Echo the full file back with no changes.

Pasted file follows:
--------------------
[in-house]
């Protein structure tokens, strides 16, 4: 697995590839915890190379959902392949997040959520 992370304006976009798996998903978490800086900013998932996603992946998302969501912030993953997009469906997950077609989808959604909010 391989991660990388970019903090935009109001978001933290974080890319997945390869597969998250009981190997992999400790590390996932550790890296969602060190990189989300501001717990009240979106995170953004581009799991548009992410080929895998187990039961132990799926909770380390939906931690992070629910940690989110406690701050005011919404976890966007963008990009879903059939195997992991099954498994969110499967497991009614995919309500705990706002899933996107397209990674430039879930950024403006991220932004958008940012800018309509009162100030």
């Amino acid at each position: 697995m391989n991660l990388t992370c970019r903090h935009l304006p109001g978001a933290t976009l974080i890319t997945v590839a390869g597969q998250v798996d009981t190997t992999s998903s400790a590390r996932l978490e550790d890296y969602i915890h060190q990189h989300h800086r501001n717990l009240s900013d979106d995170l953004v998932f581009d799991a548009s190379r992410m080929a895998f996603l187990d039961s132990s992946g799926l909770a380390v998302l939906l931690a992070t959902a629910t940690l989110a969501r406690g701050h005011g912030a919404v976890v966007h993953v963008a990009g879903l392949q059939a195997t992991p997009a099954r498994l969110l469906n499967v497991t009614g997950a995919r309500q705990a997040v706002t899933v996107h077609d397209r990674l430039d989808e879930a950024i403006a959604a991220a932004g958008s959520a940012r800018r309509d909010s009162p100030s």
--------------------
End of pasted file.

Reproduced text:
[in-house]
């Protein structure tokens, strides 16, 4: 697995590839915890190379959902392949997040959520 992370304006976009798996998903978490800086900013998932996603992946998302969501912030993953997009469906997950077609989808959604909010 391989991660990388970019903090935009109001978001933290974080890319997945390869597969998250009981190997992999400790590390996932550790890296969602060190990189989300501001717990009240979106995170953004581009799991548009992410080929895998187990039961132990799926909770380390939906931690992070629910940690989110406690701050005011919404976890966007963008990009879903059939195997992991099954498994969110499967497991009614995919309500705990706002899933996107397209990674430039879930950024403006991220932004958008940012800018309509009162100030």
């Amino acid at each position: 697995m391989n991660l990388t992370c970019r903090h935009l304006p109001g978001a933290t976009l974080i890319t997945v590839a390869g597969q998250v798996d009981t190997t992999s998903s400790a590390r996932l978490e550790d890296y969602i915890h060190q990189h989300h800086r501001n717990l009240s900013d979106d995170l953004v998932f581009d799991a548009s190379r992410m080929a895998f996603l187990d039961s132990s992946g799926l909770a380390v998302l939906l931690a992070t959902a629910t940690l989110a969501r406690g701050h005011g912030a919404v976890v966007h993953v963008a990009g879903l392949q059939a195997t992991p997009a099954r498994l969110l469906n499967v497991t009614g997950a995919r309500q705990a997040v706002t899933v996107h077609d397209r990674l430039d989808e879930a950024i403006a959604a991220a932004g958008s959520a940012r800018r309509d909010s009162p100030s």